IF SCOTTISH rugby fans are a patient lot it is only because they have had no other choice. After 19 years of professional rugby a Scottish pro-team has finally made it to a European Cup final, and never mind that it is the Challenge rather than the Champions Cup. It may have been Europe’s secondary competition but don’t try telling that to the players because the very first scrap of the evening occurred after exactly one minute and 14 seconds of the game had elapsed.
This was one of Edinburgh’s most convincing performances of the season, clinical, ruthless and intelligent, even if they may need to improve the discipline to see off whoever wins today’s other semi-final.
Whatever you say about this Edinburgh side, at least they learn a lesson. Last weekend they were mauled to within an inch of their lives by a powerful Munster. The big men made amends last night, winning all the important battles while still managing to lose a try early in the second half to... yes, another rolling maul. At least Edinburgh earned their first points of the evening from a rolling maul which also saw Taulupe Faletau carded, one of three Dragons to see yellow on the night.
Stuart McInally did enough to suggest that he could still be that ball-carrying breakaway we all thought he was. He scored a brilliant try after good approach work from the big men and Tim Visser’s first-half try came at the end of an exhausting series of pick and drives by the Edinburgh eight which tested the legs and lungs of the Dragons.
In the set scrum Edinburgh enjoyed total dominance, even if referee JP Doyle pinged Alasdair Dickinson at the very first engagement. The Edinburgh prop was penalised for wheeling the scrum when it just looked like he had his man on toast and was determined to rub it in. Still, the scrum earned Edinburgh several important penalties and a second-half try for Sam Hidalgo-Clyne who scooted in from 30 yards.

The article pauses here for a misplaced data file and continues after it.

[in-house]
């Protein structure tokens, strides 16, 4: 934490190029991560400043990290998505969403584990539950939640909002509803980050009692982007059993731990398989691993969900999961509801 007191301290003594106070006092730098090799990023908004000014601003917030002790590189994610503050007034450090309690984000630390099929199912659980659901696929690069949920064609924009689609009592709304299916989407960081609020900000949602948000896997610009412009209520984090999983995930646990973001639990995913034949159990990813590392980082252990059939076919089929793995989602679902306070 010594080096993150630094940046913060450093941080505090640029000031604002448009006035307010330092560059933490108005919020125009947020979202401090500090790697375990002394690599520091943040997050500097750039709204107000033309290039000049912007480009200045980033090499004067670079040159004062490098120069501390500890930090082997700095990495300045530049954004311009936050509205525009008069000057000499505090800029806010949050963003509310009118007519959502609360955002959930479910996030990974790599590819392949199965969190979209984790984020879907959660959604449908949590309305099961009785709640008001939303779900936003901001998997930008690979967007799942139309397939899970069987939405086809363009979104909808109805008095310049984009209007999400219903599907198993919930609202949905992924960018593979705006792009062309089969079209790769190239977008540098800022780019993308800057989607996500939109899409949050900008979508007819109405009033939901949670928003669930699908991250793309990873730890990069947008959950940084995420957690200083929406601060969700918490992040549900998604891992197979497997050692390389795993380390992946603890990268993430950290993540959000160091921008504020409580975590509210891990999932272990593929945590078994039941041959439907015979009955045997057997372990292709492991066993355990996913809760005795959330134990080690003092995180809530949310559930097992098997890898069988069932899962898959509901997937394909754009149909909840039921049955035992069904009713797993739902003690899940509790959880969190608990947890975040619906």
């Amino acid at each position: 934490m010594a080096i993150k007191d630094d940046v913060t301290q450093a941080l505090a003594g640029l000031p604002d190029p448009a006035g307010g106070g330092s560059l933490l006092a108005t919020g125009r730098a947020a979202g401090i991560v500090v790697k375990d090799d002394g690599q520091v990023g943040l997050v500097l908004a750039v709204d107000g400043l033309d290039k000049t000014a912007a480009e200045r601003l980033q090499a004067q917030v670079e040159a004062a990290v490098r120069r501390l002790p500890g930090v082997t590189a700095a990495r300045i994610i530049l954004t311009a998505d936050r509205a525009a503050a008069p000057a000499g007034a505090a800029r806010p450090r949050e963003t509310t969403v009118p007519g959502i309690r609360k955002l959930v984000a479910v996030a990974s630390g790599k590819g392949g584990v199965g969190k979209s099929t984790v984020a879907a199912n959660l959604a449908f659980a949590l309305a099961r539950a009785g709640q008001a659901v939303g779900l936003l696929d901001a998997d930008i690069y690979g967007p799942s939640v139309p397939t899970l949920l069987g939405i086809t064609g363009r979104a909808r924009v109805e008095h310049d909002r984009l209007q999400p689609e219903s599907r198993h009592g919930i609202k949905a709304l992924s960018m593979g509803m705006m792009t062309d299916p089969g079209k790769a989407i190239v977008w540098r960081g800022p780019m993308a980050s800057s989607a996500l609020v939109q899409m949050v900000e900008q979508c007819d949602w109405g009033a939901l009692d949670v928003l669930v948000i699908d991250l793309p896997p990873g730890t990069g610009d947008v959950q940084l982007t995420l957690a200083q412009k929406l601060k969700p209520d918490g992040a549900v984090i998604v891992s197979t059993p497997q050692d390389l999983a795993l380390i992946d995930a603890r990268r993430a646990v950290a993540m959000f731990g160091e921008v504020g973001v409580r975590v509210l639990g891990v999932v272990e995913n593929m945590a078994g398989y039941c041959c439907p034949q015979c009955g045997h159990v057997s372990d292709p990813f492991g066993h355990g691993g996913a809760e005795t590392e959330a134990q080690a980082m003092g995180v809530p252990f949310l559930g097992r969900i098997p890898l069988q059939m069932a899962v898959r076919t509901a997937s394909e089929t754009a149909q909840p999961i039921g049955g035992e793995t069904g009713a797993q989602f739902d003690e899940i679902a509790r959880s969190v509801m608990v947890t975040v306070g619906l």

Hidalgo-Clyne and his half-back partner Phil Burleigh gave the home side the control and composure they have sometimes lacked this season. We have come to expect excellence from the scrum-half and we were not disappointed as he was a threat all night. He created Visser’s try with a neat flip out the back of is hand, claimed that second-half try and his passes fizzed across the attacking line, leaving the opposition defenders to guess which black shirt was going to pluck the ball out of the air.
Stuart McInally showed he could still be the ball-carrying breakaway we all thought he was.
At one stage he was slightly too clever for his own good. After a brilliant line break Hidalgo-Clyne attempted to drop the ball on to the outside of his left foot to kick ahead...and missed it altogether.
Outside of him Phil Burleigh was a revelation at 10, so good you couldn’t help wonder why he hadn’t played there all season. The centre/stand-off mixed up the plays, almost scored a try in the second half himself and his kicking game repeatedly found acres of space in behind the Dragons’ wingers. Time and again the visitors turned and chased balls that sailed over their heads and rolled into touch. Quite why they didn’t drop 10 metres further back is anyone’s guess but it was tactical naivety at best.
Chasing the game in the second half the Dragons looked no better than any other side that goes wide before they earn the right to do so and Edinburgh fed off their many mistakes. Edinburgh progress to the final and not a moment too soon.
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